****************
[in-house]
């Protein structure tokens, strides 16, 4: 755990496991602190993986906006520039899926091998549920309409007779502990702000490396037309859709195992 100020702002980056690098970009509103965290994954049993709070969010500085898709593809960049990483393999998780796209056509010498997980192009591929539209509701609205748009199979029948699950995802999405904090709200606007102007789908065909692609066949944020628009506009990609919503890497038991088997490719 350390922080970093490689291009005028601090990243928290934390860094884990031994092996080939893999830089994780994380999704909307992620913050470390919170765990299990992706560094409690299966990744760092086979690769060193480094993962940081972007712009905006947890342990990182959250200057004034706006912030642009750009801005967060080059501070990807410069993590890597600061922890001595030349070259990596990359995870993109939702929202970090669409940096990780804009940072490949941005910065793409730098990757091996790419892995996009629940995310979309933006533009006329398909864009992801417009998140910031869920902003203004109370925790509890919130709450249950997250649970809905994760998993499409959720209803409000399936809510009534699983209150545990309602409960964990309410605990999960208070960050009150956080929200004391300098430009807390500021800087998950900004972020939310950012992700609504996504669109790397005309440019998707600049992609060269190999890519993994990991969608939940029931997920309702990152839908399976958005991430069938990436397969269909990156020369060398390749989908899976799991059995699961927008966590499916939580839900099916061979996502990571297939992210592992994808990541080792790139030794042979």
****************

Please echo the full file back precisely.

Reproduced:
[in-house]
């Protein structure tokens, strides 16, 4: 755990496991602190993986906006520039899926091998549920309409007779502990702000490396037309859709195992 100020702002980056690098970009509103965290994954049993709070969010500085898709593809960049990483393999998780796209056509010498997980192009591929539209509701609205748009199979029948699950995802999405904090709200606007102007789908065909692609066949944020628009506009990609919503890497038991088997490719 350390922080970093490689291009005028601090990243928290934390860094884990031994092996080939893999830089994780994380999704909307992620913050470390919170765990299990992706560094409690299966990744760092086979690769060193480094993962940081972007712009905006947890342990990182959250200057004034706006912030642009750009801005967060080059501070990807410069993590890597600061922890001595030349070259990596990359995870993109939702929202970090669409940096990780804009940072490949941005910065793409730098990757091996790419892995996009629940995310979309933006533009006329398909864009992801417009998140910031869920902003203004109370925790509890919130709450249950997250649970809905994760998993499409959720209803409000399936809510009534699983209150545990309602409960964990309410605990999960208070960050009150956080929200004391300098430009807390500021800087998950900004972020939310950012992700609504996504669109790397005309440019998707600049992609060269190999890519993994990991969608939940029931997920309702990152839908399976958005991430069938990436397969269909990156020369060398390749989908899976799991059995699961927008966590499916939580839900099916061979996502990571297939992210592992994808990541080792790139030794042979």